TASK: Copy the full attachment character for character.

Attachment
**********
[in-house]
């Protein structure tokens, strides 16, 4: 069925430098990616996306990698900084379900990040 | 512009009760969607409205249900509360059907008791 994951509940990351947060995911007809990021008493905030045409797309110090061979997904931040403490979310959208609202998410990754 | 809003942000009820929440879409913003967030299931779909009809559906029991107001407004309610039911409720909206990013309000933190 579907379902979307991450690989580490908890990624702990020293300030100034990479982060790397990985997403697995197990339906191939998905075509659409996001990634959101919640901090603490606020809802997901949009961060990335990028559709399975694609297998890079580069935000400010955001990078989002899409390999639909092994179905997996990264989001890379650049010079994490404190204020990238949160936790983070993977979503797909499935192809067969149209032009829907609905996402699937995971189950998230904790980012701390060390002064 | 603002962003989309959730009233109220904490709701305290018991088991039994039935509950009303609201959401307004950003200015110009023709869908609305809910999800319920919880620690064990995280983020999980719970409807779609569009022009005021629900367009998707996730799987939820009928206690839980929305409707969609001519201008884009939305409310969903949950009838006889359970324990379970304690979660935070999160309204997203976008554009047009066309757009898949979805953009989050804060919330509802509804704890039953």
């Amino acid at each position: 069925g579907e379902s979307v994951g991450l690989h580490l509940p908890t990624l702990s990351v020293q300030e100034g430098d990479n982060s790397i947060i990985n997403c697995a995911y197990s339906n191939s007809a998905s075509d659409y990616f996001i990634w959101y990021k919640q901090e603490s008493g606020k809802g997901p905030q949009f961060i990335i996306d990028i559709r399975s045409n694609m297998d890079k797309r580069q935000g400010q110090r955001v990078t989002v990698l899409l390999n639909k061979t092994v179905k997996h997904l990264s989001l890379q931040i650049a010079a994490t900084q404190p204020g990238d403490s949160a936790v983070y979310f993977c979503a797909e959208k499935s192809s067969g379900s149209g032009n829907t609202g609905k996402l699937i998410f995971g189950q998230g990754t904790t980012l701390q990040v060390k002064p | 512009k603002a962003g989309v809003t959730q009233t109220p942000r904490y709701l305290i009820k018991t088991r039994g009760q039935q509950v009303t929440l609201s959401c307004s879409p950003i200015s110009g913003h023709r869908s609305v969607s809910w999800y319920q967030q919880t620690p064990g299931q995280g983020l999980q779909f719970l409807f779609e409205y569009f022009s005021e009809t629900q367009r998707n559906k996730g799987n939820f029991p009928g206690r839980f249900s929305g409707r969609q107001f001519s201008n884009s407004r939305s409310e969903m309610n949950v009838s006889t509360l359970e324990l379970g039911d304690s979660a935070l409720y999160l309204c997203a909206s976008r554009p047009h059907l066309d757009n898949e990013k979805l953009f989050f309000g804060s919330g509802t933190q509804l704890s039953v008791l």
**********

[in-house]
């Protein structure tokens, strides 16, 4: 069925430098990616996306990698900084379900990040 | 512009009760969607409205249900509360059907008791 994951509940990351947060995911007809990021008493905030045409797309110090061979997904931040403490979310959208609202998410990754 | 809003942000009820929440879409913003967030299931779909009809559906029991107001407004309610039911409720909206990013309000933190 579907379902979307991450690989580490908890990624702990020293300030100034990479982060790397990985997403697995197990339906191939998905075509659409996001990634959101919640901090603490606020809802997901949009961060990335990028559709399975694609297998890079580069935000400010955001990078989002899409390999639909092994179905997996990264989001890379650049010079994490404190204020990238949160936790983070993977979503797909499935192809067969149209032009829907609905996402699937995971189950998230904790980012701390060390002064 | 603002962003989309959730009233109220904490709701305290018991088991039994039935509950009303609201959401307004950003200015110009023709869908609305809910999800319920919880620690064990995280983020999980719970409807779609569009022009005021629900367009998707996730799987939820009928206690839980929305409707969609001519201008884009939305409310969903949950009838006889359970324990379970304690979660935070999160309204997203976008554009047009066309757009898949979805953009989050804060919330509802509804704890039953």
């Amino acid at each position: 069925g579907e379902s979307v994951g991450l690989h580490l509940p908890t990624l702990s990351v020293q300030e100034g430098d990479n982060s790397i947060i990985n997403c697995a995911y197990s339906n191939s007809a998905s075509d659409y990616f996001i990634w959101y990021k919640q901090e603490s008493g606020k809802g997901p905030q949009f961060i990335i996306d990028i559709r399975s045409n694609m297998d890079k797309r580069q935000g400010q110090r955001v990078t989002v990698l899409l390999n639909k061979t092994v179905k997996h997904l990264s989001l890379q931040i650049a010079a994490t900084q404190p204020g990238d403490s949160a936790v983070y979310f993977c979503a797909e959208k499935s192809s067969g379900s149209g032009n829907t609202g609905k996402l699937i998410f995971g189950q998230g990754t904790t980012l701390q990040v060390k002064p | 512009k603002a962003g989309v809003t959730q009233t109220p942000r904490y709701l305290i009820k018991t088991r039994g009760q039935q509950v009303t929440l609201s959401c307004s879409p950003i200015s110009g913003h023709r869908s609305v969607s809910w999800y319920q967030q919880t620690p064990g299931q995280g983020l999980q779909f719970l409807f779609e409205y569009f022009s005021e009809t629900q367009r998707n559906k996730g799987n939820f029991p009928g206690r839980f249900s929305g409707r969609q107001f001519s201008n884009s407004r939305s409310e969903m309610n949950v009838s006889t509360l359970e324990l379970g039911d304690s979660a935070l409720y999160l309204c997203a909206s976008r554009p047009h059907l066309d757009n898949e990013k979805l953009f989050f309000g804060s919330g509802t933190q509804l704890s039953v008791l």